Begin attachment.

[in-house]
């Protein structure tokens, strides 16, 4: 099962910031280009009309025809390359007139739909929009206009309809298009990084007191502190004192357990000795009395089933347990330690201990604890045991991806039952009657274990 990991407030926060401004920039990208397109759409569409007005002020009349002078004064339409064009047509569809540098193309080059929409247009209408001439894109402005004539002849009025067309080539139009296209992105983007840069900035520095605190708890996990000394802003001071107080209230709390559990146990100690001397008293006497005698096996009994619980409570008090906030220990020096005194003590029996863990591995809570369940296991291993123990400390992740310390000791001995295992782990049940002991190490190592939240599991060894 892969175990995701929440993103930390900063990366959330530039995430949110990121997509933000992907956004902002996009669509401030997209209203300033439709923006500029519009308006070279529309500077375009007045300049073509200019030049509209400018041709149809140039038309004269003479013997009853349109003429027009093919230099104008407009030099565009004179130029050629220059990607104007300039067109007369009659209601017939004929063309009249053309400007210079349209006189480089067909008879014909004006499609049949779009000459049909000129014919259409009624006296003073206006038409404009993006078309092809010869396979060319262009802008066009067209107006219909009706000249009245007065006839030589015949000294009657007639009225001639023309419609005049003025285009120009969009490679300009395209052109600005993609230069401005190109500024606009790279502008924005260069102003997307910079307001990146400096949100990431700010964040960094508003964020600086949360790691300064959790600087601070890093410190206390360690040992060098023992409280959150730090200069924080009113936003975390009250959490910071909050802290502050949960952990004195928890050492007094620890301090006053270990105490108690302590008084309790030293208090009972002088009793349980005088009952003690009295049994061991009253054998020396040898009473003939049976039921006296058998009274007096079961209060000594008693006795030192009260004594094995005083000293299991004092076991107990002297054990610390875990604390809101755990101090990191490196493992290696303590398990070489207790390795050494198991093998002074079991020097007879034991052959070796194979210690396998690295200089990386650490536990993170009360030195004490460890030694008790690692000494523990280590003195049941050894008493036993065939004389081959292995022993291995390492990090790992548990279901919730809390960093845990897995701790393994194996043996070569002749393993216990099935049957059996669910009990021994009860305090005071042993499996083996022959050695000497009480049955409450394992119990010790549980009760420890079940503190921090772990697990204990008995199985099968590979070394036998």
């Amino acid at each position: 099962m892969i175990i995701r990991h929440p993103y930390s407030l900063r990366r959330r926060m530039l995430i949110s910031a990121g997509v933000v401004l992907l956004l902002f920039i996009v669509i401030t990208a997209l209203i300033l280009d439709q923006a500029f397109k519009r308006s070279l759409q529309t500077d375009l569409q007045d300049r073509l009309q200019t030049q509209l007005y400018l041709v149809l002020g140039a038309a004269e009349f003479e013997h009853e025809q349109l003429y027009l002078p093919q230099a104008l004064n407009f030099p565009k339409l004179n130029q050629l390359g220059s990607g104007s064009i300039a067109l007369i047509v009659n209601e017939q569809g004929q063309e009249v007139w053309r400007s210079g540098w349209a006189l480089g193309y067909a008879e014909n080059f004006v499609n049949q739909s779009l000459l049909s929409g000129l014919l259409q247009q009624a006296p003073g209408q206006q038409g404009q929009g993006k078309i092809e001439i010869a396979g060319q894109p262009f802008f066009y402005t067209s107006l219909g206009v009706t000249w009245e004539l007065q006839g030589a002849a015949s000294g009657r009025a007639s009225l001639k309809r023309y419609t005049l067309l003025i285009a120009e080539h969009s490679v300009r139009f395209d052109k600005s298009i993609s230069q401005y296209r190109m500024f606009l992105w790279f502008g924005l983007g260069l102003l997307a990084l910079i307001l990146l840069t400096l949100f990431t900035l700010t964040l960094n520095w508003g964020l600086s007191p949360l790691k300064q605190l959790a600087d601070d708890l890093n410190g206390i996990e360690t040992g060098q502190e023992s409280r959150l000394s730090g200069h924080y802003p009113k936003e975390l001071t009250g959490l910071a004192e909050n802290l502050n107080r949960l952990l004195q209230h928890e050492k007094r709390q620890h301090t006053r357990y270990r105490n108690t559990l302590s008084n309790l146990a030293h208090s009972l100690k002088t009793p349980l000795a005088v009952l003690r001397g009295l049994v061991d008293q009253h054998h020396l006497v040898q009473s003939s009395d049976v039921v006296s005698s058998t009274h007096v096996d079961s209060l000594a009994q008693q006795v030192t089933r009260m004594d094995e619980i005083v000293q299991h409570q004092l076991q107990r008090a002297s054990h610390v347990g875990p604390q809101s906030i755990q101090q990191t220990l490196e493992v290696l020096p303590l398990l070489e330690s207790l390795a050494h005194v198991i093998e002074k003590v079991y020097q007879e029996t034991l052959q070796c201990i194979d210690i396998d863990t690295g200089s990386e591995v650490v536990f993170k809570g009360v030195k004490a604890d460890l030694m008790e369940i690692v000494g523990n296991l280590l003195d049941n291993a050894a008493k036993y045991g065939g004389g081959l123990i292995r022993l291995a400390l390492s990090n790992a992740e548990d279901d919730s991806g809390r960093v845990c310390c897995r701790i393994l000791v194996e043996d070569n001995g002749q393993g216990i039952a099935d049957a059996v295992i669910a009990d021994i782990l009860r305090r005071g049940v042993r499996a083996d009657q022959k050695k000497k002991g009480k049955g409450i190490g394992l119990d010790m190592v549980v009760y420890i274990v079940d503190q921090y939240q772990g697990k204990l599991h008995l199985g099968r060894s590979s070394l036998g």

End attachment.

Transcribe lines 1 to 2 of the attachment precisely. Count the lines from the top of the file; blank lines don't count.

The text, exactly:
[in-house]
């Protein structure tokens, strides 16, 4: 099962910031280009009309025809390359007139739909929009206009309809298009990084007191502190004192357990000795009395089933347990330690201990604890045991991806039952009657274990 990991407030926060401004920039990208397109759409569409007005002020009349002078004064339409064009047509569809540098193309080059929409247009209408001439894109402005004539002849009025067309080539139009296209992105983007840069900035520095605190708890996990000394802003001071107080209230709390559990146990100690001397008293006497005698096996009994619980409570008090906030220990020096005194003590029996863990591995809570369940296991291993123990400390992740310390000791001995295992782990049940002991190490190592939240599991060894 892969175990995701929440993103930390900063990366959330530039995430949110990121997509933000992907956004902002996009669509401030997209209203300033439709923006500029519009308006070279529309500077375009007045300049073509200019030049509209400018041709149809140039038309004269003479013997009853349109003429027009093919230099104008407009030099565009004179130029050629220059990607104007300039067109007369009659209601017939004929063309009249053309400007210079349209006189480089067909008879014909004006499609049949779009000459049909000129014919259409009624006296003073206006038409404009993006078309092809010869396979060319262009802008066009067209107006219909009706000249009245007065006839030589015949000294009657007639009225001639023309419609005049003025285009120009969009490679300009395209052109600005993609230069401005190109500024606009790279502008924005260069102003997307910079307001990146400096949100990431700010964040960094508003964020600086949360790691300064959790600087601070890093410190206390360690040992060098023992409280959150730090200069924080009113936003975390009250959490910071909050802290502050949960952990004195928890050492007094620890301090006053270990105490108690302590008084309790030293208090009972002088009793349980005088009952003690009295049994061991009253054998020396040898009473003939049976039921006296058998009274007096079961209060000594008693006795030192009260004594094995005083000293299991004092076991107990002297054990610390875990604390809101755990101090990191490196493992290696303590398990070489207790390795050494198991093998002074079991020097007879034991052959070796194979210690396998690295200089990386650490536990993170009360030195004490460890030694008790690692000494523990280590003195049941050894008493036993065939004389081959292995022993291995390492990090790992548990279901919730809390960093845990897995701790393994194996043996070569002749393993216990099935049957059996669910009990021994009860305090005071042993499996083996022959050695000497009480049955409450394992119990010790549980009760420890079940503190921090772990697990204990008995199985099968590979070394036998």